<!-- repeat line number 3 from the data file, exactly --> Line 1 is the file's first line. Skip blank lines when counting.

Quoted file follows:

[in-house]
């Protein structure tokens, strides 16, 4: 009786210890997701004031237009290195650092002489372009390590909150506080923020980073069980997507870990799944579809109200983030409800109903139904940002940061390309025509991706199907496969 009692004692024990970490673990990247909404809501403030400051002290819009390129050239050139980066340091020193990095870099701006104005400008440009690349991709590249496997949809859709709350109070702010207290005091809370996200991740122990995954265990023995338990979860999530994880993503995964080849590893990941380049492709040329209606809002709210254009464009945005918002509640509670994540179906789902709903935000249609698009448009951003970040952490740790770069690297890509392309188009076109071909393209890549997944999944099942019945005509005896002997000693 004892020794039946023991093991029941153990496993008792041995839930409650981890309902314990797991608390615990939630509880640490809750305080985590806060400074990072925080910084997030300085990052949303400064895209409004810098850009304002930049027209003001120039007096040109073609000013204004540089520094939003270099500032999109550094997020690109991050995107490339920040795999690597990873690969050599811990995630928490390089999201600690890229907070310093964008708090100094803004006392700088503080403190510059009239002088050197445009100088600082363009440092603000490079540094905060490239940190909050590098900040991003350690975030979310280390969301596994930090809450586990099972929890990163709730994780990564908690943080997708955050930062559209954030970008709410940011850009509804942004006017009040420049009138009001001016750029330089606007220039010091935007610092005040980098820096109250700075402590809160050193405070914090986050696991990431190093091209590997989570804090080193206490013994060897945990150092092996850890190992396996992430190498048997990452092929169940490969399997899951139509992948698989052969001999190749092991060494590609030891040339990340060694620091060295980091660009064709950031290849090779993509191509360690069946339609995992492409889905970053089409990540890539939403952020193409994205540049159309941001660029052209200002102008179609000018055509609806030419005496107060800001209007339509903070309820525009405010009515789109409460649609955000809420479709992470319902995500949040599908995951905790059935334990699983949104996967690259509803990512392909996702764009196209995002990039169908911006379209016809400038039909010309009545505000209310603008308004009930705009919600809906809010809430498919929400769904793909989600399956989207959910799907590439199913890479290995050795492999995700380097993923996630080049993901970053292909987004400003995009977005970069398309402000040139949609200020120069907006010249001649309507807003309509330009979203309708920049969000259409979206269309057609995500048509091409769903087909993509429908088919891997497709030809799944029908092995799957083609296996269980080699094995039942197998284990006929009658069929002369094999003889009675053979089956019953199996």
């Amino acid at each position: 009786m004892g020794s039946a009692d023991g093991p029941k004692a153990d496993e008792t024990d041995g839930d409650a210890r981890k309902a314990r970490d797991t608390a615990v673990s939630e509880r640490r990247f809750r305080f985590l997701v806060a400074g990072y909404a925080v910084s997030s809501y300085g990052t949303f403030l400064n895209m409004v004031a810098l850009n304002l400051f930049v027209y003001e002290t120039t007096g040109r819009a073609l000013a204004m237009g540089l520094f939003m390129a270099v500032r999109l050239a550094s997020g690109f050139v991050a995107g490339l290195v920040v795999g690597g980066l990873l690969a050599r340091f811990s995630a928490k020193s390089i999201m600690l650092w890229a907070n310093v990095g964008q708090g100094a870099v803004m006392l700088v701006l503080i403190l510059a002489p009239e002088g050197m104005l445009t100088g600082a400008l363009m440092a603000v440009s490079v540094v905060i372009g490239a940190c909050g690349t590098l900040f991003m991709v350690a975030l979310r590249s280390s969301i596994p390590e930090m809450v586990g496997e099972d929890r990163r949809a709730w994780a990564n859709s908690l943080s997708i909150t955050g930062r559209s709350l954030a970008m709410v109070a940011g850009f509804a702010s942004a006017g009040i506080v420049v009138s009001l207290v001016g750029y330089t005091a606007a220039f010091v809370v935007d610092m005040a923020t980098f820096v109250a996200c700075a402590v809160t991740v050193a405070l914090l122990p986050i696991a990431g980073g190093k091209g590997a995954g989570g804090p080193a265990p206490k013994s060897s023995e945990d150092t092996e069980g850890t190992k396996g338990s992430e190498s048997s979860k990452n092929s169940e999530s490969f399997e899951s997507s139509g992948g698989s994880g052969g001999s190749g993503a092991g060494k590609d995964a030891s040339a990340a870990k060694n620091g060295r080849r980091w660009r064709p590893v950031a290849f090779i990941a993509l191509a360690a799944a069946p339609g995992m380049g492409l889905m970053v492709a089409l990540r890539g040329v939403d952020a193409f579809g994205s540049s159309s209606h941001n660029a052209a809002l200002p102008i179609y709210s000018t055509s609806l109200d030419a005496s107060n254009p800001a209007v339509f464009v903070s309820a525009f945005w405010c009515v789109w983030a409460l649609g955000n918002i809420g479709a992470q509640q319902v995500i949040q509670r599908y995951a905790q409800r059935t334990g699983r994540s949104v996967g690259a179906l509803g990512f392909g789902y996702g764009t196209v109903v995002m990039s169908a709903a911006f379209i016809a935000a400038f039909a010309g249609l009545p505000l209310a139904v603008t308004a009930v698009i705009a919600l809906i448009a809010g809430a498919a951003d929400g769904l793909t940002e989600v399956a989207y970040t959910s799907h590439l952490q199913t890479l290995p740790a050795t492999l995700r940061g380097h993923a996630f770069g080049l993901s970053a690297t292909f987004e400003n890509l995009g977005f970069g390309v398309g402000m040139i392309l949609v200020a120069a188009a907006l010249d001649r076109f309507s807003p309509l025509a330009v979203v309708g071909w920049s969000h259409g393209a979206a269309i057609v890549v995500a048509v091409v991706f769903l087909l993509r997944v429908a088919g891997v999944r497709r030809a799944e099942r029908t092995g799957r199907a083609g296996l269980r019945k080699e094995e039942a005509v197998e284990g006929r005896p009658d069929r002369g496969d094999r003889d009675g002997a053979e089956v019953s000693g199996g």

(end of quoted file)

């Amino acid at each position: 009786m004892g020794s039946a009692d023991g093991p029941k004692a153990d496993e008792t024990d041995g839930d409650a210890r981890k309902a314990r970490d797991t608390a615990v673990s939630e509880r640490r990247f809750r305080f985590l997701v806060a400074g990072y909404a925080v910084s997030s809501y300085g990052t949303f403030l400064n895209m409004v004031a810098l850009n304002l400051f930049v027209y003001e002290t120039t007096g040109r819009a073609l000013a204004m237009g540089l520094f939003m390129a270099v500032r999109l050239a550094s997020g690109f050139v991050a995107g490339l290195v920040v795999g690597g980066l990873l690969a050599r340091f811990s995630a928490k020193s390089i999201m600690l650092w890229a907070n310093v990095g964008q708090g100094a870099v803004m006392l700088v701006l503080i403190l510059a002489p009239e002088g050197m104005l445009t100088g600082a400008l363009m440092a603000v440009s490079v540094v905060i372009g490239a940190c909050g690349t590098l900040f991003m991709v350690a975030l979310r590249s280390s969301i596994p390590e930090m809450v586990g496997e099972d929890r990163r949809a709730w994780a990564n859709s908690l943080s997708i909150t955050g930062r559209s709350l954030a970008m709410v109070a940011g850009f509804a702010s942004a006017g009040i506080v420049v009138s009001l207290v001016g750029y330089t005091a606007a220039f010091v809370v935007d610092m005040a923020t980098f820096v109250a996200c700075a402590v809160t991740v050193a405070l914090l122990p986050i696991a990431g980073g190093k091209g590997a995954g989570g804090p080193a265990p206490k013994s060897s023995e945990d150092t092996e069980g850890t190992k396996g338990s992430e190498s048997s979860k990452n092929s169940e999530s490969f399997e899951s997507s139509g992948g698989s994880g052969g001999s190749g993503a092991g060494k590609d995964a030891s040339a990340a870990k060694n620091g060295r080849r980091w660009r064709p590893v950031a290849f090779i990941a993509l191509a360690a799944a069946p339609g995992m380049g492409l889905m970053v492709a089409l990540r890539g040329v939403d952020a193409f579809g994205s540049s159309s209606h941001n660029a052209a809002l200002p102008i179609y709210s000018t055509s609806l109200d030419a005496s107060n254009p800001a209007v339509f464009v903070s309820a525009f945005w405010c009515v789109w983030a409460l649609g955000n918002i809420g479709a992470q509640q319902v995500i949040q509670r599908y995951a905790q409800r059935t334990g699983r994540s949104v996967g690259a179906l509803g990512f392909g789902y996702g764009t196209v109903v995002m990039s169908a709903a911006f379209i016809a935000a400038f039909a010309g249609l009545p505000l209310a139904v603008t308004a009930v698009i705009a919600l809906i448009a809010g809430a498919a951003d929400g769904l793909t940002e989600v399956a989207y970040t959910s799907h590439l952490q199913t890479l290995p740790a050795t492999l995700r940061g380097h993923a996630f770069g080049l993901s970053a690297t292909f987004e400003n890509l995009g977005f970069g390309v398309g402000m040139i392309l949609v200020a120069a188009a907006l010249d001649r076109f309507s807003p309509l025509a330009v979203v309708g071909w920049s969000h259409g393209a979206a269309i057609v890549v995500a048509v091409v991706f769903l087909l993509r997944v429908a088919g891997v999944r497709r030809a799944e099942r029908t092995g799957r199907a083609g296996l269980r019945k080699e094995e039942a005509v197998e284990g006929r005896p009658d069929r002369g496969d094999r003889d009675g002997a053979e089956v019953s000693g199996g």